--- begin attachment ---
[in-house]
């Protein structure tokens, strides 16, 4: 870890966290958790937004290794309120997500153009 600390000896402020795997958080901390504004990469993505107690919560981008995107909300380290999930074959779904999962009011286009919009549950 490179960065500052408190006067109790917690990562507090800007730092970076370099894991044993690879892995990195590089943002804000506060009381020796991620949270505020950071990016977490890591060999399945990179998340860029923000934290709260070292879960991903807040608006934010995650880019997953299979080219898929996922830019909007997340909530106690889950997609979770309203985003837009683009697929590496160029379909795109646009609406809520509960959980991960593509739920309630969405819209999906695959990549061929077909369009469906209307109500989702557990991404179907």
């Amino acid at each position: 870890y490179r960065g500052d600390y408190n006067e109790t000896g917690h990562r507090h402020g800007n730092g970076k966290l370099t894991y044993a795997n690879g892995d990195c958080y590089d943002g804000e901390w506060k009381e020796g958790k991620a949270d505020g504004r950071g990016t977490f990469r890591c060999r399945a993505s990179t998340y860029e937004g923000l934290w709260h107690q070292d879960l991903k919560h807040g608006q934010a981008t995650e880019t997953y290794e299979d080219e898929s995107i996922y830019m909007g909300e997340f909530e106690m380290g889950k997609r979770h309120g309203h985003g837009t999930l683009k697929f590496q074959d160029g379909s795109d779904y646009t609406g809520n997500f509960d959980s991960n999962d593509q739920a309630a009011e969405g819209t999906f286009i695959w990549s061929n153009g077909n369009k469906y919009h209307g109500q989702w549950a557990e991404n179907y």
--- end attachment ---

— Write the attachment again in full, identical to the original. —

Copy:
[in-house]
């Protein structure tokens, strides 16, 4: 870890966290958790937004290794309120997500153009 600390000896402020795997958080901390504004990469993505107690919560981008995107909300380290999930074959779904999962009011286009919009549950 490179960065500052408190006067109790917690990562507090800007730092970076370099894991044993690879892995990195590089943002804000506060009381020796991620949270505020950071990016977490890591060999399945990179998340860029923000934290709260070292879960991903807040608006934010995650880019997953299979080219898929996922830019909007997340909530106690889950997609979770309203985003837009683009697929590496160029379909795109646009609406809520509960959980991960593509739920309630969405819209999906695959990549061929077909369009469906209307109500989702557990991404179907």
């Amino acid at each position: 870890y490179r960065g500052d600390y408190n006067e109790t000896g917690h990562r507090h402020g800007n730092g970076k966290l370099t894991y044993a795997n690879g892995d990195c958080y590089d943002g804000e901390w506060k009381e020796g958790k991620a949270d505020g504004r950071g990016t977490f990469r890591c060999r399945a993505s990179t998340y860029e937004g923000l934290w709260h107690q070292d879960l991903k919560h807040g608006q934010a981008t995650e880019t997953y290794e299979d080219e898929s995107i996922y830019m909007g909300e997340f909530e106690m380290g889950k997609r979770h309120g309203h985003g837009t999930l683009k697929f590496q074959d160029g379909s795109d779904y646009t609406g809520n997500f509960d959980s991960n999962d593509q739920a309630a009011e969405g819209t999906f286009i695959w990549s061929n153009g077909n369009k469906y919009h209307g109500q989702w549950a557990e991404n179907y």